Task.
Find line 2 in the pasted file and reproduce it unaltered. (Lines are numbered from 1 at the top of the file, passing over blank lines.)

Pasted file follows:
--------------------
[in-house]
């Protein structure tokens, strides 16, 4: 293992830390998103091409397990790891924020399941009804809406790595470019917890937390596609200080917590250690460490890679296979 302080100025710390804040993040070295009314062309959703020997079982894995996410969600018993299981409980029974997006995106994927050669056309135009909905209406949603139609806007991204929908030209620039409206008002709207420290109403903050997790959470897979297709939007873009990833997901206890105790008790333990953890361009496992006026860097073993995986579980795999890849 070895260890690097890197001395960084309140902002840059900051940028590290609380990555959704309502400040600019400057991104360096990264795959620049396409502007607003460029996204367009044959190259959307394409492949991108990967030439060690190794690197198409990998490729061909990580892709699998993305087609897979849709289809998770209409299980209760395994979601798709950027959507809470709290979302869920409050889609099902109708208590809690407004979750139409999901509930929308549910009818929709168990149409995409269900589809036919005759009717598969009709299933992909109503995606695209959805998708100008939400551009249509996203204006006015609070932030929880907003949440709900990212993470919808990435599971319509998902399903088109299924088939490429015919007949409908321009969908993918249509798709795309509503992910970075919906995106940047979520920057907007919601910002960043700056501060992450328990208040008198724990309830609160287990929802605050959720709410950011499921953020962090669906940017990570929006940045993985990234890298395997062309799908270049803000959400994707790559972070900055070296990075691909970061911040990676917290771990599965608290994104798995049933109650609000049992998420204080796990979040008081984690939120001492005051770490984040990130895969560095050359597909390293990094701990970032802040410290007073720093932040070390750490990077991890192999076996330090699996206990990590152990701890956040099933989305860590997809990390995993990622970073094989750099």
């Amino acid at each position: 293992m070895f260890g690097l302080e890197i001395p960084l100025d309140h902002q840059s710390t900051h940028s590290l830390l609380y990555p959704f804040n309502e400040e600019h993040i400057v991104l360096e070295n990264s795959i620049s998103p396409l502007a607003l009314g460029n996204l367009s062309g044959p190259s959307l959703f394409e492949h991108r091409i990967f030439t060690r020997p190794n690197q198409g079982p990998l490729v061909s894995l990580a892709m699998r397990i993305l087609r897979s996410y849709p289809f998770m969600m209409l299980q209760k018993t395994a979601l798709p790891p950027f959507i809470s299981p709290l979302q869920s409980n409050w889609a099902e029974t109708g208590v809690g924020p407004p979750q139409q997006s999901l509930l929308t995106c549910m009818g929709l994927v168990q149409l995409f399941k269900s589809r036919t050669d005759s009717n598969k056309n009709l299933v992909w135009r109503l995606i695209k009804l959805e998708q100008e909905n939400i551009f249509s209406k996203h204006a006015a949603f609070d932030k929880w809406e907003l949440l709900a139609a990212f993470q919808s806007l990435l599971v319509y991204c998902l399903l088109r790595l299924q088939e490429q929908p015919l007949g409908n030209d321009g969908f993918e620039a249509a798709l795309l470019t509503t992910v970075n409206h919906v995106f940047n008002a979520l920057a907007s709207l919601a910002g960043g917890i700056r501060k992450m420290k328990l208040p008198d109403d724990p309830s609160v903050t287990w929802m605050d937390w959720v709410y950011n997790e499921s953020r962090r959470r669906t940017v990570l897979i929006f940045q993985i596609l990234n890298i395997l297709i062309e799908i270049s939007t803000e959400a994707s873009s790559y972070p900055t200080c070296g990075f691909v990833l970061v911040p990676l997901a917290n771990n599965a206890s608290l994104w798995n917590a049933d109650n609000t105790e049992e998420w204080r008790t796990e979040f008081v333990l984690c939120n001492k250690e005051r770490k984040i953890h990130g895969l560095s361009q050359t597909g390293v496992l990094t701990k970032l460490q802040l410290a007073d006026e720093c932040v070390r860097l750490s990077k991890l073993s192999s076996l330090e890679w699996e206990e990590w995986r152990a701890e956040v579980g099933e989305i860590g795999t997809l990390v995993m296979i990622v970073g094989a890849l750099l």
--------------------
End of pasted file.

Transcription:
């Protein structure tokens, strides 16, 4: 293992830390998103091409397990790891924020399941009804809406790595470019917890937390596609200080917590250690460490890679296979 302080100025710390804040993040070295009314062309959703020997079982894995996410969600018993299981409980029974997006995106994927050669056309135009909905209406949603139609806007991204929908030209620039409206008002709207420290109403903050997790959470897979297709939007873009990833997901206890105790008790333990953890361009496992006026860097073993995986579980795999890849 070895260890690097890197001395960084309140902002840059900051940028590290609380990555959704309502400040600019400057991104360096990264795959620049396409502007607003460029996204367009044959190259959307394409492949991108990967030439060690190794690197198409990998490729061909990580892709699998993305087609897979849709289809998770209409299980209760395994979601798709950027959507809470709290979302869920409050889609099902109708208590809690407004979750139409999901509930929308549910009818929709168990149409995409269900589809036919005759009717598969009709299933992909109503995606695209959805998708100008939400551009249509996203204006006015609070932030929880907003949440709900990212993470919808990435599971319509998902399903088109299924088939490429015919007949409908321009969908993918249509798709795309509503992910970075919906995106940047979520920057907007919601910002960043700056501060992450328990208040008198724990309830609160287990929802605050959720709410950011499921953020962090669906940017990570929006940045993985990234890298395997062309799908270049803000959400994707790559972070900055070296990075691909970061911040990676917290771990599965608290994104798995049933109650609000049992998420204080796990979040008081984690939120001492005051770490984040990130895969560095050359597909390293990094701990970032802040410290007073720093932040070390750490990077991890192999076996330090699996206990990590152990701890956040099933989305860590997809990390995993990622970073094989750099």